Ecology B/C

Test your knowledge of various Science Olympiad events.
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Zioly
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Re: Ecology B/C

Postby Zioly » December 16th, 2016, 5:04 pm

I'll go since Goofy hasn't gone in 5 days.

Another simple one.

Define Gause's competitive exclusion principle.
no two species can occupy the same niche at the same time
Good job. Your go.

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Re: Ecology B/C

Postby gavinnupp » December 18th, 2016, 8:31 am

Good job. Your go.
Under what conditions does deciduous forest occur?

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Re: Ecology B/C

Postby Zioly » December 18th, 2016, 2:43 pm

Good job. Your go.
Under what conditions does deciduous forest occur?
A forest is considered deciduous when the majority of the vegetation (primarily trees) loses their leaves seasonally (usually autumn), through a process called abscission. Abscission is caused by a physiological process deciduous trees undergo when responding to a loss in gross photosynthetic production, usually from a seasonal climate change.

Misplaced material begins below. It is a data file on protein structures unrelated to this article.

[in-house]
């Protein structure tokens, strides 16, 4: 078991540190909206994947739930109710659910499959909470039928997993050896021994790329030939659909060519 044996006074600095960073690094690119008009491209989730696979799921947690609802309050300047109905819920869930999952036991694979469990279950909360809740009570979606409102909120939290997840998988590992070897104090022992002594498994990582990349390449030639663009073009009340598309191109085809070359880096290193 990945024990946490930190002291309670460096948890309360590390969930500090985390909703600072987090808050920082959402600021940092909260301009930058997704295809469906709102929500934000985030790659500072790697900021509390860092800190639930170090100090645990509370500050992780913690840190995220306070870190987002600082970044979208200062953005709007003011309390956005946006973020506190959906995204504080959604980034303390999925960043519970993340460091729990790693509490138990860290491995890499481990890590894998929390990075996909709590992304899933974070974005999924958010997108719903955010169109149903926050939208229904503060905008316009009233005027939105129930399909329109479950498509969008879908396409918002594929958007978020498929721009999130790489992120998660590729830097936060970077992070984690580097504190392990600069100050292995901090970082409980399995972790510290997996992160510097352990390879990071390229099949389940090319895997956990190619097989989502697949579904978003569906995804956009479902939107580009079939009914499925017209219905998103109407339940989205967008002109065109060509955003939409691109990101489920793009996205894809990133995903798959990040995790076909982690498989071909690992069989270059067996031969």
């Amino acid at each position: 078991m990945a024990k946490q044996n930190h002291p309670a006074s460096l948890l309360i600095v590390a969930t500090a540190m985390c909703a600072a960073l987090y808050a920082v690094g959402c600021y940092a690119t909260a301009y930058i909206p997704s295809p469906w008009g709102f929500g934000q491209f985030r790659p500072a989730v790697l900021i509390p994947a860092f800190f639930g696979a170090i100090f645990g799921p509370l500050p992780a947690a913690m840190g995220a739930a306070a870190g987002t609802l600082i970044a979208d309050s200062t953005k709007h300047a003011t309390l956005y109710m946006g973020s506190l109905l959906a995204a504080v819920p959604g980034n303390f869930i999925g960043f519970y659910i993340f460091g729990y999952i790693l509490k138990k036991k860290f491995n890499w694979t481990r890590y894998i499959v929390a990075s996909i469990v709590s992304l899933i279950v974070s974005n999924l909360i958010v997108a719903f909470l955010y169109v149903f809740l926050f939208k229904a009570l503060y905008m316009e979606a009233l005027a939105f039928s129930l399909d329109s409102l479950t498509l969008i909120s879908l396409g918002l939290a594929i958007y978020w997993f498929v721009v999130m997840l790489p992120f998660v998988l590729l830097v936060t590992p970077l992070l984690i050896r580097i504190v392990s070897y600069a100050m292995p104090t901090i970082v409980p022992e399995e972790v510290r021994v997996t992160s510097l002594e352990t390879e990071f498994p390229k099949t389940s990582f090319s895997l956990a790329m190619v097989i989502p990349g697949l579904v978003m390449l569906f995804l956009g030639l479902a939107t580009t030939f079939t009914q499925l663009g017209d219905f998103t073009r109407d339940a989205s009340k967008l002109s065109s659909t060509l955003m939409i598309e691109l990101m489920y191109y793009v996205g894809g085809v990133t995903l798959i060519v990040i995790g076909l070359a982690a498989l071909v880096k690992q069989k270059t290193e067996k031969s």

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Re: Ecology B/C

Postby gavinnupp » December 19th, 2016, 8:33 pm

Accurate, but under what precipitation/temperature/latitude/soil?

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Re: Ecology B/C

Postby Zioly » December 19th, 2016, 10:14 pm

Accurate, but under what precipitation/temperature/latitude/soil?
Well, there are multiple scenarios in which deciduous forests may occur! I'll list them both.